Monday, 4 April 2011

Could you lie to the police? : by Miriam Halahmy

 Could you lie to the police?

This is the question that my new novel, HIDDEN, ( Meadowside Fiction, 2011) throws up for readers.

 HIDDEN is about two teenagers who find an illegal immigrant washed up on the beach and hide him to save him from being deported.
 Our hero, Alix, a fourteen year old girl, has never done anything remotely criminal before and comes from a very law-abiding home. But once she has committed herself to helping the immigrant because she believes he has a right to prove himself to the authorities, nothing will stop her seeking justice. Even if that means lying to the police. But she is wracked with guilt and terrified.

That’s it then, I think with a shiver, I’ve lied to the police. I bury my face in Trudy’s neck and wait for the handcuffs to descend.

On a recent school visit I asked all the classes I spoke to if they would ever lie to the police. They were silent at first and so I said,
“Well I wasn’t brought up like that and I’m pretty sure you weren’t either.” 

Lots of nods of agreement around the room and I expected most people to say that they would never do such a thing. So I was pleasantly surprised to hear comments such as,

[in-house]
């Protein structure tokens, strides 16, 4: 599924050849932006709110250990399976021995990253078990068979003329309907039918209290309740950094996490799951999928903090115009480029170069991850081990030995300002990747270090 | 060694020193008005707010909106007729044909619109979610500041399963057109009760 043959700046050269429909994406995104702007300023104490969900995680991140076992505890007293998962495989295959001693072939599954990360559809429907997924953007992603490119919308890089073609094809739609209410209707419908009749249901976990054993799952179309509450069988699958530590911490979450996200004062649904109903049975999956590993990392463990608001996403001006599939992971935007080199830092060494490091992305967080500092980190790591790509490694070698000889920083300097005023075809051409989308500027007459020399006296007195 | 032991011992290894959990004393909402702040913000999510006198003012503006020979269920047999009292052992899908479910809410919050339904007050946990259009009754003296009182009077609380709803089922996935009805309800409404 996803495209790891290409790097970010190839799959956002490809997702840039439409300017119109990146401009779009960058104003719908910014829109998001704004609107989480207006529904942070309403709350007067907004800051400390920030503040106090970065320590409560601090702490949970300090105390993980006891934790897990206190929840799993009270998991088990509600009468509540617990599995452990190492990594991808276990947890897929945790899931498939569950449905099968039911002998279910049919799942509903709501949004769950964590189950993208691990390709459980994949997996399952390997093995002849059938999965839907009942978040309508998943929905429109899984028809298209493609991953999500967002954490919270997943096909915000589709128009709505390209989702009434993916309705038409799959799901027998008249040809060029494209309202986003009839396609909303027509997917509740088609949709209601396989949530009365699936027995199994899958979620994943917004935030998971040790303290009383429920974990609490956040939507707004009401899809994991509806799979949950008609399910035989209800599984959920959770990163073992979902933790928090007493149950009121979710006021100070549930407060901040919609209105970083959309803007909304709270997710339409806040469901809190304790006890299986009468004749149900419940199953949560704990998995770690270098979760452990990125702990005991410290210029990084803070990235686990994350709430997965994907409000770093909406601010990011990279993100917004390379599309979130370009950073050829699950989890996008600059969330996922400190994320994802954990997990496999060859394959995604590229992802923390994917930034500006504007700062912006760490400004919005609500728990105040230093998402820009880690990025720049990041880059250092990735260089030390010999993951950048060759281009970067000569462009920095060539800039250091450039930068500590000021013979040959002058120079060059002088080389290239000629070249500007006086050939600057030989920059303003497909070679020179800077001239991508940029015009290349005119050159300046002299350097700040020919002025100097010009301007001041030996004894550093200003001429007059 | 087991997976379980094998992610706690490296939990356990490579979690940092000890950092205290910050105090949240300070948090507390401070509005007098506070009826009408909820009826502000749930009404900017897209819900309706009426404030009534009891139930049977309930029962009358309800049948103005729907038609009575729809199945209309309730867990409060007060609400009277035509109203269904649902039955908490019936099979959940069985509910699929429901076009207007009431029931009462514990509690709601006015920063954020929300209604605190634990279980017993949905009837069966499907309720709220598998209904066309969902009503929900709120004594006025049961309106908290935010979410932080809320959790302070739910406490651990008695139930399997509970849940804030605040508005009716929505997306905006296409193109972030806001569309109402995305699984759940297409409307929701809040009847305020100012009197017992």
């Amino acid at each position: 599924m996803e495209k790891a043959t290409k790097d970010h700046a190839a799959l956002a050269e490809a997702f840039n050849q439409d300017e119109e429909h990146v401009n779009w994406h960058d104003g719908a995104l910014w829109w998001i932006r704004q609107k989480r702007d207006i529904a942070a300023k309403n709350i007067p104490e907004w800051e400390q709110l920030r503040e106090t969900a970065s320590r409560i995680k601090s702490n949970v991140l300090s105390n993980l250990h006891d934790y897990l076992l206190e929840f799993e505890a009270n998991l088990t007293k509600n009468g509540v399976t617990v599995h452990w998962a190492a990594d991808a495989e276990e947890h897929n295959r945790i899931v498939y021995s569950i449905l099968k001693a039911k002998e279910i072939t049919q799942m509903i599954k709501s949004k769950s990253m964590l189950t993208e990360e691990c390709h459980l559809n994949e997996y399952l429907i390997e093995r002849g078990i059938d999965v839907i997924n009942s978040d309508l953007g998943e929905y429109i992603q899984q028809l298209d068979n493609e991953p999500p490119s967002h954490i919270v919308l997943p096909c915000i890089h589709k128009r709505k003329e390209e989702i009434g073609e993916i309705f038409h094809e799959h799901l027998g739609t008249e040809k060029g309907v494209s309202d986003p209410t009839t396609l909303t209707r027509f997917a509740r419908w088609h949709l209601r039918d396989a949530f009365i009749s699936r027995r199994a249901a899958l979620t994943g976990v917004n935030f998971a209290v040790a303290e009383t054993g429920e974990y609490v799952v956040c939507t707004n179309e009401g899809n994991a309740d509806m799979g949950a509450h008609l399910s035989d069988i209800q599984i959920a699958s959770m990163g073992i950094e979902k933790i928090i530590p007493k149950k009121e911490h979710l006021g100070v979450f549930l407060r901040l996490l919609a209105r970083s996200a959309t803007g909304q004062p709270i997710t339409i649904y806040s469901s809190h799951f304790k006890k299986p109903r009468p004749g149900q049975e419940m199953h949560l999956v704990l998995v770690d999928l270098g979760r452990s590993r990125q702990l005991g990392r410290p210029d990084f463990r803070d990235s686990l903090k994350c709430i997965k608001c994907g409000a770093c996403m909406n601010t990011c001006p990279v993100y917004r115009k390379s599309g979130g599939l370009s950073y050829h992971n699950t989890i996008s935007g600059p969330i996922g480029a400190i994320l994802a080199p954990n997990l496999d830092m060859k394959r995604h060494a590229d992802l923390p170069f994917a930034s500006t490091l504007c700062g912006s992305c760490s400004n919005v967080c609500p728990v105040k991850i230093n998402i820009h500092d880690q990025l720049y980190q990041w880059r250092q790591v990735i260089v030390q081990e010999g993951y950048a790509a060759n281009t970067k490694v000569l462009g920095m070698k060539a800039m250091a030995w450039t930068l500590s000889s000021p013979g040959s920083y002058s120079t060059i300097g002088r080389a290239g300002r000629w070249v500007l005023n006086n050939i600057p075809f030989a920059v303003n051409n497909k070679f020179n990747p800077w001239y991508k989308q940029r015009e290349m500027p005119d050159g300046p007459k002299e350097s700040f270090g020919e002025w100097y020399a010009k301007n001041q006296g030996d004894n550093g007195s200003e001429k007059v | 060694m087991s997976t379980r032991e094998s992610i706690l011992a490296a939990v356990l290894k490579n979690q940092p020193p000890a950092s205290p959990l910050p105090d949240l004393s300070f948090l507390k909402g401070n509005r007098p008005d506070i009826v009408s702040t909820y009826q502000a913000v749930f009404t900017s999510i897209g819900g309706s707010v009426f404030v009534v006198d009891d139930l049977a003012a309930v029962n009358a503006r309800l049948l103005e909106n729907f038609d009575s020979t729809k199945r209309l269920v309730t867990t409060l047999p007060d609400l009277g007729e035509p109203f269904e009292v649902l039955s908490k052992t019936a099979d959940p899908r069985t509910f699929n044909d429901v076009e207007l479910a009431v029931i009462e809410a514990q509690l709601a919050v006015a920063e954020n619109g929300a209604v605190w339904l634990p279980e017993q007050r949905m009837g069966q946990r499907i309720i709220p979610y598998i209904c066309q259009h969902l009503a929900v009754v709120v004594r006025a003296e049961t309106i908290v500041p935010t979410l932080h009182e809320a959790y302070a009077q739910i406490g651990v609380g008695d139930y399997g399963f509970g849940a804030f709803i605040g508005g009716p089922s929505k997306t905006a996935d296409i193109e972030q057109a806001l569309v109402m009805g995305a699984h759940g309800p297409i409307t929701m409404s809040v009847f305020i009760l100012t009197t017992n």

“It would depend on the circumstances....” and “I can understand why Alix did that.”

It had been anxious moment for me. I certainly didn’t want to advocate to young people that they should break the law. But I was very keen for them to understand the huge dilemma Alix was faced with and the decisions that she had to make, even though they were so difficult. 

The important point in HIDDEN is that Alix only has to help hide the immigrant, a failed and very tortured asylum seeker, for a few days until he is feeling better and they can contact a refugee organisation to accompany him to the authorities and speak up for him.

Are there any circumstances when you would be prepared to lie to the police?

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